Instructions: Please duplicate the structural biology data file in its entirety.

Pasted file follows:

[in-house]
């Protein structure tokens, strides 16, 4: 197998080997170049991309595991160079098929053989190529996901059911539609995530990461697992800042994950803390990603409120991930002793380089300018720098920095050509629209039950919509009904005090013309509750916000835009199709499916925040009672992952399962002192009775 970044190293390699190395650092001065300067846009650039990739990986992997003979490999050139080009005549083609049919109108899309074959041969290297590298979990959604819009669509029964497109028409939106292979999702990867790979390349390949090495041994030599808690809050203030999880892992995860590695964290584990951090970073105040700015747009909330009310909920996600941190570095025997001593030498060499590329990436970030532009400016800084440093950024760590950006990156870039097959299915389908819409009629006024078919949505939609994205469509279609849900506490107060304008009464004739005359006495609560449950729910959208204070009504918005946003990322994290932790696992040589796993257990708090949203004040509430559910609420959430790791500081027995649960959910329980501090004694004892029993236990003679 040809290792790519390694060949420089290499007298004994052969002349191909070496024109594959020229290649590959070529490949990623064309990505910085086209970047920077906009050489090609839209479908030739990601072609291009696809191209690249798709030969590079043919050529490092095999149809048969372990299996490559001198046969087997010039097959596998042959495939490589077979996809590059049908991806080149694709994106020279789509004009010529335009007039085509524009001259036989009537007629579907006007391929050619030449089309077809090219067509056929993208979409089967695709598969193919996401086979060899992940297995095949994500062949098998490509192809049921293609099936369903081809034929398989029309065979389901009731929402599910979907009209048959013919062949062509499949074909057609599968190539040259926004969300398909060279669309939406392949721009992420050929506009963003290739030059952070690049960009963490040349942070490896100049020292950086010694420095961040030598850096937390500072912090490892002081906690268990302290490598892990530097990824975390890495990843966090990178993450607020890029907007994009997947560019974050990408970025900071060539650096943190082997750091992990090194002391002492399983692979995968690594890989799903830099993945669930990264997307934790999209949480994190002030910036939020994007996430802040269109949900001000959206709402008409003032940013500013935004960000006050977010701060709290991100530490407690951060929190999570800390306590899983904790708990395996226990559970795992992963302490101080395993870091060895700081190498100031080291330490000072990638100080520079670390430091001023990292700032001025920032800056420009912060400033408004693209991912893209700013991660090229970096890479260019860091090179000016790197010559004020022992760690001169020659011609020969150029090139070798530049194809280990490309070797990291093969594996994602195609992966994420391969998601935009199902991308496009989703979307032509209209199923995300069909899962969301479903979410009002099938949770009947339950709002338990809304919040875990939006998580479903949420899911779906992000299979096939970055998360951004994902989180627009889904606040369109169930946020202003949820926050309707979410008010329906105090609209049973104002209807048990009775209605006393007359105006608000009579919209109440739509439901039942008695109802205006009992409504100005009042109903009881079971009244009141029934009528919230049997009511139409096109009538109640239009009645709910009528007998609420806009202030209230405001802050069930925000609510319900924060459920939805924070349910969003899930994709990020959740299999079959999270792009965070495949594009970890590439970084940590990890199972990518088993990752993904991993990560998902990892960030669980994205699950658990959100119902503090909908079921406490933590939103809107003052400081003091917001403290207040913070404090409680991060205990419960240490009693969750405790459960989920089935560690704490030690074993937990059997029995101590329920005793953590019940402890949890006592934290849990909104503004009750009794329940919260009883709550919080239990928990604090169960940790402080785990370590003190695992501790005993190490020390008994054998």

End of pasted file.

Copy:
[in-house]
């Protein structure tokens, strides 16, 4: 197998080997170049991309595991160079098929053989190529996901059911539609995530990461697992800042994950803390990603409120991930002793380089300018720098920095050509629209039950919509009904005090013309509750916000835009199709499916925040009672992952399962002192009775 970044190293390699190395650092001065300067846009650039990739990986992997003979490999050139080009005549083609049919109108899309074959041969290297590298979990959604819009669509029964497109028409939106292979999702990867790979390349390949090495041994030599808690809050203030999880892992995860590695964290584990951090970073105040700015747009909330009310909920996600941190570095025997001593030498060499590329990436970030532009400016800084440093950024760590950006990156870039097959299915389908819409009629006024078919949505939609994205469509279609849900506490107060304008009464004739005359006495609560449950729910959208204070009504918005946003990322994290932790696992040589796993257990708090949203004040509430559910609420959430790791500081027995649960959910329980501090004694004892029993236990003679 040809290792790519390694060949420089290499007298004994052969002349191909070496024109594959020229290649590959070529490949990623064309990505910085086209970047920077906009050489090609839209479908030739990601072609291009696809191209690249798709030969590079043919050529490092095999149809048969372990299996490559001198046969087997010039097959596998042959495939490589077979996809590059049908991806080149694709994106020279789509004009010529335009007039085509524009001259036989009537007629579907006007391929050619030449089309077809090219067509056929993208979409089967695709598969193919996401086979060899992940297995095949994500062949098998490509192809049921293609099936369903081809034929398989029309065979389901009731929402599910979907009209048959013919062949062509499949074909057609599968190539040259926004969300398909060279669309939406392949721009992420050929506009963003290739030059952070690049960009963490040349942070490896100049020292950086010694420095961040030598850096937390500072912090490892002081906690268990302290490598892990530097990824975390890495990843966090990178993450607020890029907007994009997947560019974050990408970025900071060539650096943190082997750091992990090194002391002492399983692979995968690594890989799903830099993945669930990264997307934790999209949480994190002030910036939020994007996430802040269109949900001000959206709402008409003032940013500013935004960000006050977010701060709290991100530490407690951060929190999570800390306590899983904790708990395996226990559970795992992963302490101080395993870091060895700081190498100031080291330490000072990638100080520079670390430091001023990292700032001025920032800056420009912060400033408004693209991912893209700013991660090229970096890479260019860091090179000016790197010559004020022992760690001169020659011609020969150029090139070798530049194809280990490309070797990291093969594996994602195609992966994420391969998601935009199902991308496009989703979307032509209209199923995300069909899962969301479903979410009002099938949770009947339950709002338990809304919040875990939006998580479903949420899911779906992000299979096939970055998360951004994902989180627009889904606040369109169930946020202003949820926050309707979410008010329906105090609209049973104002209807048990009775209605006393007359105006608000009579919209109440739509439901039942008695109802205006009992409504100005009042109903009881079971009244009141029934009528919230049997009511139409096109009538109640239009009645709910009528007998609420806009202030209230405001802050069930925000609510319900924060459920939805924070349910969003899930994709990020959740299999079959999270792009965070495949594009970890590439970084940590990890199972990518088993990752993904991993990560998902990892960030669980994205699950658990959100119902503090909908079921406490933590939103809107003052400081003091917001403290207040913070404090409680991060205990419960240490009693969750405790459960989920089935560690704490030690074993937990059997029995101590329920005793953590019940402890949890006592934290849990909104503004009750009794329940919260009883709550919080239990928990604090169960940790402080785990370590003190695992501790005993190490020390008994054998």